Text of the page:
Keeping old Venetian bookbinding alive 

At 81, Olbi is one of Venice’s most famous bookbinders and the only one with his own printing press. For more than 50 years he’s been working with paper, making hand-bound notebooks, leather-embossed photo albums and hand-printed diaries. He’s owned several shops, one of which still exists, and trained almost 100 bookbinders to keep the city’s bookmaking traditions alive.   

Olbi’s shop is located next to Ca’ Foscari bridge in the Dorsoduro area of Venice.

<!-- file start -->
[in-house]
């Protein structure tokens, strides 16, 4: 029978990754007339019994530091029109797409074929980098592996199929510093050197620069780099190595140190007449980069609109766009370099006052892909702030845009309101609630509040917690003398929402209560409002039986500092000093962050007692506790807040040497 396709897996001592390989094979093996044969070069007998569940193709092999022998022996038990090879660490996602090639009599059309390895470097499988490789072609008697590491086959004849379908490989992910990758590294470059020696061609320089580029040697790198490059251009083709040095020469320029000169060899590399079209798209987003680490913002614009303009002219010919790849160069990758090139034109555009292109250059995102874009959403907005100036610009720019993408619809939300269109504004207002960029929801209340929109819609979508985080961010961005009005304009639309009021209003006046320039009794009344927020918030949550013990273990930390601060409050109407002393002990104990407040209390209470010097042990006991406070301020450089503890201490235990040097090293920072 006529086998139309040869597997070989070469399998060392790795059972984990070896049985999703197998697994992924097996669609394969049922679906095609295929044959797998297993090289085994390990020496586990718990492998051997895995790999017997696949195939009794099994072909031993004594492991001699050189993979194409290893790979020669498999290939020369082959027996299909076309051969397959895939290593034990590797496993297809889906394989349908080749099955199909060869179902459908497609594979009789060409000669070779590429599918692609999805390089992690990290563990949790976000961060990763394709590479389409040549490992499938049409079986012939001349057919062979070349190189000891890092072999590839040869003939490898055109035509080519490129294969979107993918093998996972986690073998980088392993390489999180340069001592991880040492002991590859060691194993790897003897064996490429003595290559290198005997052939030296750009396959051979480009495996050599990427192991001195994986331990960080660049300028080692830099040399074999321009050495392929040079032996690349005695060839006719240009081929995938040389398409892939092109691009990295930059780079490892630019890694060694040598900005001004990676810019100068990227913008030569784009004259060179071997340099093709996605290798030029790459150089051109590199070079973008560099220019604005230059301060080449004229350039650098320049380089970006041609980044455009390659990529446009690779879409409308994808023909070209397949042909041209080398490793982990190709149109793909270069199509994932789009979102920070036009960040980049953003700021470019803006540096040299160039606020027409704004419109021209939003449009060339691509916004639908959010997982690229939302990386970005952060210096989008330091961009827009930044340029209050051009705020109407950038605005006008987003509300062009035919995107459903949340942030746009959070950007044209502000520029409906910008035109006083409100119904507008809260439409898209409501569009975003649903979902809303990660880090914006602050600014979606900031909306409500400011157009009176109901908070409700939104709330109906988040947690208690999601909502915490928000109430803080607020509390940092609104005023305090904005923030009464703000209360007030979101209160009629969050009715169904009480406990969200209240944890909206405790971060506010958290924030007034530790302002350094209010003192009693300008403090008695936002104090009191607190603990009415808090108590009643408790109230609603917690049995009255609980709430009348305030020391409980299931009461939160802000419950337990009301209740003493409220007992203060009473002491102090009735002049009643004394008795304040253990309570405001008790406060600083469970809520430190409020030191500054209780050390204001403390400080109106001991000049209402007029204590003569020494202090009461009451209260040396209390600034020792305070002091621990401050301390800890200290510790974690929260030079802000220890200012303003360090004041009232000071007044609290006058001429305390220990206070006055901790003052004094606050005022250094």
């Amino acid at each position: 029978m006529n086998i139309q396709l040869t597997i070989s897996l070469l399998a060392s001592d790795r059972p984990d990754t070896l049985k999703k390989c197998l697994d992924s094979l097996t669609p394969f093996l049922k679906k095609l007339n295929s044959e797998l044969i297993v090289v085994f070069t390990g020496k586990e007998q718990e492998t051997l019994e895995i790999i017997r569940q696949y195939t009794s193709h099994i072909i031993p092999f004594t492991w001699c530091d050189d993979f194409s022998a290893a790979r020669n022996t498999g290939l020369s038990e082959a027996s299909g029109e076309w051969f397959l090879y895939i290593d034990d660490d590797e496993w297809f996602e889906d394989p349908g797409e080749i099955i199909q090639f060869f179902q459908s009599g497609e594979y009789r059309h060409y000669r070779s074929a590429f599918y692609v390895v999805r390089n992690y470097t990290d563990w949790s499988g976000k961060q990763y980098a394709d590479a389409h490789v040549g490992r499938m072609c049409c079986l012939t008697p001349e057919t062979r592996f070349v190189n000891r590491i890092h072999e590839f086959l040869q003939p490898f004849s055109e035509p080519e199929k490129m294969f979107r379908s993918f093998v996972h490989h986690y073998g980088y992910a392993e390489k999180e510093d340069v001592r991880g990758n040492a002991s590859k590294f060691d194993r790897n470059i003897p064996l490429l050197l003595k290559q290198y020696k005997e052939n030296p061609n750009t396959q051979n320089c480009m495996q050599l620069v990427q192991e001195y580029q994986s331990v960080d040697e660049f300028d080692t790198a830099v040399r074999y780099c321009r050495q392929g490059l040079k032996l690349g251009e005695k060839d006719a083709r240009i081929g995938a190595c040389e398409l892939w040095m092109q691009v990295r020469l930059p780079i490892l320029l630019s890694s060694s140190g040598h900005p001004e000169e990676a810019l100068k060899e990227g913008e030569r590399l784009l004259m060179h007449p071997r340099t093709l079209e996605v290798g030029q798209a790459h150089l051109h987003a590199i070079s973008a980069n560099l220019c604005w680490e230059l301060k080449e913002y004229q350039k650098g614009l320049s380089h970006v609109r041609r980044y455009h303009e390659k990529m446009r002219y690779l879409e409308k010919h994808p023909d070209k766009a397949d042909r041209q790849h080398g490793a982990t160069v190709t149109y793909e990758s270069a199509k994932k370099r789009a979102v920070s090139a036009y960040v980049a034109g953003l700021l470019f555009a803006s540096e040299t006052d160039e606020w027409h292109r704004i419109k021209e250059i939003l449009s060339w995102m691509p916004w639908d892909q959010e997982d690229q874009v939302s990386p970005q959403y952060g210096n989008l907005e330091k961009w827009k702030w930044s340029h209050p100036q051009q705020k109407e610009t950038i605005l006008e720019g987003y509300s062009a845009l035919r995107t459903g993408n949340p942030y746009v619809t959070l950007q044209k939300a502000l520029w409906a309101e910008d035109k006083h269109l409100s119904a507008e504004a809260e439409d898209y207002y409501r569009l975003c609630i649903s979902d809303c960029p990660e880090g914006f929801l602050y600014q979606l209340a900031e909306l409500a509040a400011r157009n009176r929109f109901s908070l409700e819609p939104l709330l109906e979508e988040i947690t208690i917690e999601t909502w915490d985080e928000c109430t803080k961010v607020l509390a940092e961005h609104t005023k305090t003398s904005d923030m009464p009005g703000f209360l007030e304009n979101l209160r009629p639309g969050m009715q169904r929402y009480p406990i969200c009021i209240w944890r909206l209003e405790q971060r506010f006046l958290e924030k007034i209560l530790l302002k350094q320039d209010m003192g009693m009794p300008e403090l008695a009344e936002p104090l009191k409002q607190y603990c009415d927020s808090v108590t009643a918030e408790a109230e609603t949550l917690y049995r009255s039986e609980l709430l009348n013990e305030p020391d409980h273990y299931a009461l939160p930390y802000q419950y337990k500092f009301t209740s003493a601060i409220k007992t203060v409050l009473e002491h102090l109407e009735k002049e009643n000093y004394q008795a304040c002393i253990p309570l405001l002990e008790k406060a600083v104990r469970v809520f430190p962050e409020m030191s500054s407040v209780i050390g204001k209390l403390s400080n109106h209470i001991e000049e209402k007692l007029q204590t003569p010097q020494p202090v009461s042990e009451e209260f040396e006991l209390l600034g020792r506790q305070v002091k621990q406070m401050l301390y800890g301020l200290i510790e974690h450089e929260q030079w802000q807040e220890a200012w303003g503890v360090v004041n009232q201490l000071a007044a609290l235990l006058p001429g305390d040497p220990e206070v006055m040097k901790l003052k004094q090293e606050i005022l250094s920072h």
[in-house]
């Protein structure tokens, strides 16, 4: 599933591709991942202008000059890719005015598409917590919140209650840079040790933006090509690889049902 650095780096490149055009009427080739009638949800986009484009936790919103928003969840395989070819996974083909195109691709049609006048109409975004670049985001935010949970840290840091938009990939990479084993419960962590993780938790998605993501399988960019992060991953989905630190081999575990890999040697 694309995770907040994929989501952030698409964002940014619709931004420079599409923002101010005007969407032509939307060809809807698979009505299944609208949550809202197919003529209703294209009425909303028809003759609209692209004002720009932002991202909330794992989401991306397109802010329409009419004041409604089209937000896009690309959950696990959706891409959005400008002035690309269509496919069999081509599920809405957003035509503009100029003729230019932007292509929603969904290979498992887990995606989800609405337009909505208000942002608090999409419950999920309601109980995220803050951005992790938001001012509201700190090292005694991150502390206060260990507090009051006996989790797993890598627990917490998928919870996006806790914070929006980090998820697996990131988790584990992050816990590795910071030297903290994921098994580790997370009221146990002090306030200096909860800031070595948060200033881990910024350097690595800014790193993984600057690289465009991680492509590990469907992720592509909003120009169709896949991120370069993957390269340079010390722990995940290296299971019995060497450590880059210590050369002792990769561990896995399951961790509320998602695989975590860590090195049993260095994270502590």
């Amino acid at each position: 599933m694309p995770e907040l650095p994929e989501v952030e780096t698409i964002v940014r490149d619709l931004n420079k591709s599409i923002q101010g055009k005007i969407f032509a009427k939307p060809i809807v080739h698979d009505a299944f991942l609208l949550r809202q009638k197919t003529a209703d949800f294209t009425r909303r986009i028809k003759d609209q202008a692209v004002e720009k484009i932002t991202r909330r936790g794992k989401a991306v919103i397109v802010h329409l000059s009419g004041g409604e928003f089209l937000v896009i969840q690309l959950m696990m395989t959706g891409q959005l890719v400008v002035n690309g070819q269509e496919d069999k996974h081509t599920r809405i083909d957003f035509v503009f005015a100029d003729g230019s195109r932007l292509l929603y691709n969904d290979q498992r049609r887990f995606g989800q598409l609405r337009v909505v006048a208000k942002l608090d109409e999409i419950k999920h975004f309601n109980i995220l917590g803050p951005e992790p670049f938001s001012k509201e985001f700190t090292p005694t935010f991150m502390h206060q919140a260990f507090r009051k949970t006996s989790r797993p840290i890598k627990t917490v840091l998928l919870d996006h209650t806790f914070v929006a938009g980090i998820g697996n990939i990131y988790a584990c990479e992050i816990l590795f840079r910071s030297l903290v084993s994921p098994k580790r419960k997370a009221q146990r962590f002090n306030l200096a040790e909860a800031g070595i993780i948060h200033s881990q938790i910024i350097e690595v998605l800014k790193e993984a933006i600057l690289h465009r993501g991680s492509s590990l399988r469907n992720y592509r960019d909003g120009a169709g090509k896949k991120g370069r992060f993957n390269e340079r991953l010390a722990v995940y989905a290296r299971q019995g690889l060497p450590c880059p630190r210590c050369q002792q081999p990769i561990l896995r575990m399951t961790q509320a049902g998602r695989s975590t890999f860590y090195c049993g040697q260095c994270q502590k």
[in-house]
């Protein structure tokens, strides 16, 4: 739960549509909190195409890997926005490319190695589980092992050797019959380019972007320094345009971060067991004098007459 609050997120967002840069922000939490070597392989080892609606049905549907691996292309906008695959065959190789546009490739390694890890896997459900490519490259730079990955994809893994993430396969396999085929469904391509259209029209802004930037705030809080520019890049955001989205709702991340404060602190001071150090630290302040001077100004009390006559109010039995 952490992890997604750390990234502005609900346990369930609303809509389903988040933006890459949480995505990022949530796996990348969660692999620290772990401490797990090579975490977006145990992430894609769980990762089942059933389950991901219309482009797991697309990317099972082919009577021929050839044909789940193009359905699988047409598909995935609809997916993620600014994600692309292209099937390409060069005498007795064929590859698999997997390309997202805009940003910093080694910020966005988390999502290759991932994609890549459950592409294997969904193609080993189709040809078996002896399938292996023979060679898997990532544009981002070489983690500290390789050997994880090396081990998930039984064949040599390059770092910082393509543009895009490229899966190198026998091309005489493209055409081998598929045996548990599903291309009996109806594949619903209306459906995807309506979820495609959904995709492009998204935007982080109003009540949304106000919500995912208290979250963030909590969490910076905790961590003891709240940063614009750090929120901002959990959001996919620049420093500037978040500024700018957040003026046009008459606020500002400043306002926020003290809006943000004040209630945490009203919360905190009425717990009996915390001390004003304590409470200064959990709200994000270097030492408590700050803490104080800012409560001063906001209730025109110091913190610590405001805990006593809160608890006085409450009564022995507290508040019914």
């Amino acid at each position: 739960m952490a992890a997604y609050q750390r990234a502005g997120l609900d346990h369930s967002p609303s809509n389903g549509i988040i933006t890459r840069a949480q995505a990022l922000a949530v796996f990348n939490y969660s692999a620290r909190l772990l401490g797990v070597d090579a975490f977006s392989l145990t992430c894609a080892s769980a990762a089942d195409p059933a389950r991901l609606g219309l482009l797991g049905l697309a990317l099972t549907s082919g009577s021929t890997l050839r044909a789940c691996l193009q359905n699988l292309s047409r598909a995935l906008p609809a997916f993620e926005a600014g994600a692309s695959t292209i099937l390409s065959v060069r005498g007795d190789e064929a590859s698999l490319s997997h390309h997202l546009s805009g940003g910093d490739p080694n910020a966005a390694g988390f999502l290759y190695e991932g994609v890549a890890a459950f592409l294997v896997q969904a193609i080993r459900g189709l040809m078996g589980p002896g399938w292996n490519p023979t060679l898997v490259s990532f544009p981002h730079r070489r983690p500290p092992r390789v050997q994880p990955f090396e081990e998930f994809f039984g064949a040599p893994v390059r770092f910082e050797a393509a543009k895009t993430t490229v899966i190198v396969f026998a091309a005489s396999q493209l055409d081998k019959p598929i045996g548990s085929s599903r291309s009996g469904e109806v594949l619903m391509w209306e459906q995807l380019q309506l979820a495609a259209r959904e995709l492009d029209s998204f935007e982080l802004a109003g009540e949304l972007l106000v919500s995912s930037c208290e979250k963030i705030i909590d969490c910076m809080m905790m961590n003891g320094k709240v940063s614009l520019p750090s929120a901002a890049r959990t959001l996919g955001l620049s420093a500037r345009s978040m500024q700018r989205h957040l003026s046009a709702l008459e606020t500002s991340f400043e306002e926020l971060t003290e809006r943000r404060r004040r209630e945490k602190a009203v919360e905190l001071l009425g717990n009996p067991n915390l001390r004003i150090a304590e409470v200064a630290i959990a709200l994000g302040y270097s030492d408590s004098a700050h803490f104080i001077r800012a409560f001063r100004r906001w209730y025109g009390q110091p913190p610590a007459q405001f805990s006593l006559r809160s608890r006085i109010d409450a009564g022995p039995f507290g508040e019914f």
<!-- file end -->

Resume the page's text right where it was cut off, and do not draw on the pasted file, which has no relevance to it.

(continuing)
“I started learning handmade bookmaking at 18,” he says. “And 60 years later I am still loving it.” The books for sale at Olbi’s store are traditionally hand-bound, using techniques that can only be learned through apprenticeships with masters of the form. When he started in this trade, there were around 20 traditional bookbinding shops in Venice. Today, he is one of just three. 

The Republic of Venice played a crucial role in the development of the publishing industry, thanks to its strategic location, openness to new ideas, and freedom of press. The innovations introduced by the Aldine Press and the contributions of many printers and publishers made Venice the primary center of European publishing in the 15th and 16th centuries.